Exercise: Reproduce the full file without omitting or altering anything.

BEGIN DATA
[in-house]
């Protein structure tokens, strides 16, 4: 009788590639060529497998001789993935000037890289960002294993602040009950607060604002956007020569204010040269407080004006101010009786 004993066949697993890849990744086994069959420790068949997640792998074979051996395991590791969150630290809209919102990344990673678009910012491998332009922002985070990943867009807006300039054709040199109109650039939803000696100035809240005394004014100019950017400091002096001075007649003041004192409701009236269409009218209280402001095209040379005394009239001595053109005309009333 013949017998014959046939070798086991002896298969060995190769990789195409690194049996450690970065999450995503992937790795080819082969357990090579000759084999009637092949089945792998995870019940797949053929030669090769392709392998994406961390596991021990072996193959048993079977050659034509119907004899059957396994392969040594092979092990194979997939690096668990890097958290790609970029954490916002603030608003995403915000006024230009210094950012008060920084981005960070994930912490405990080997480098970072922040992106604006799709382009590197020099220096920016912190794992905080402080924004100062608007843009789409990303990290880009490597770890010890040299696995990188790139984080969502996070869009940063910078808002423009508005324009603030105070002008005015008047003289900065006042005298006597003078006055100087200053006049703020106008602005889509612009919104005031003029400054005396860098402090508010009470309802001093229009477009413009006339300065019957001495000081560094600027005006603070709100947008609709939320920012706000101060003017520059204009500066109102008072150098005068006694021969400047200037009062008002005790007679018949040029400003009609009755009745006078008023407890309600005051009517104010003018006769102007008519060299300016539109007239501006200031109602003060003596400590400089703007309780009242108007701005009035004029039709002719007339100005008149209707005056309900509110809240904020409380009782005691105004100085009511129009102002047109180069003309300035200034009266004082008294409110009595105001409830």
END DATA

[in-house]
């Protein structure tokens, strides 16, 4: 009788590639060529497998001789993935000037890289960002294993602040009950607060604002956007020569204010040269407080004006101010009786 004993066949697993890849990744086994069959420790068949997640792998074979051996395991590791969150630290809209919102990344990673678009910012491998332009922002985070990943867009807006300039054709040199109109650039939803000696100035809240005394004014100019950017400091002096001075007649003041004192409701009236269409009218209280402001095209040379005394009239001595053109005309009333 013949017998014959046939070798086991002896298969060995190769990789195409690194049996450690970065999450995503992937790795080819082969357990090579000759084999009637092949089945792998995870019940797949053929030669090769392709392998994406961390596991021990072996193959048993079977050659034509119907004899059957396994392969040594092979092990194979997939690096668990890097958290790609970029954490916002603030608003995403915000006024230009210094950012008060920084981005960070994930912490405990080997480098970072922040992106604006799709382009590197020099220096920016912190794992905080402080924004100062608007843009789409990303990290880009490597770890010890040299696995990188790139984080969502996070869009940063910078808002423009508005324009603030105070002008005015008047003289900065006042005298006597003078006055100087200053006049703020106008602005889509612009919104005031003029400054005396860098402090508010009470309802001093229009477009413009006339300065019957001495000081560094600027005006603070709100947008609709939320920012706000101060003017520059204009500066109102008072150098005068006694021969400047200037009062008002005790007679018949040029400003009609009755009745006078008023407890309600005051009517104010003018006769102007008519060299300016539109007239501006200031109602003060003596400590400089703007309780009242108007701005009035004029039709002719007339100005008149209707005056309900509110809240904020409380009782005691105004100085009511129009102002047109180069003309300035200034009266004082008294409110009595105001409830």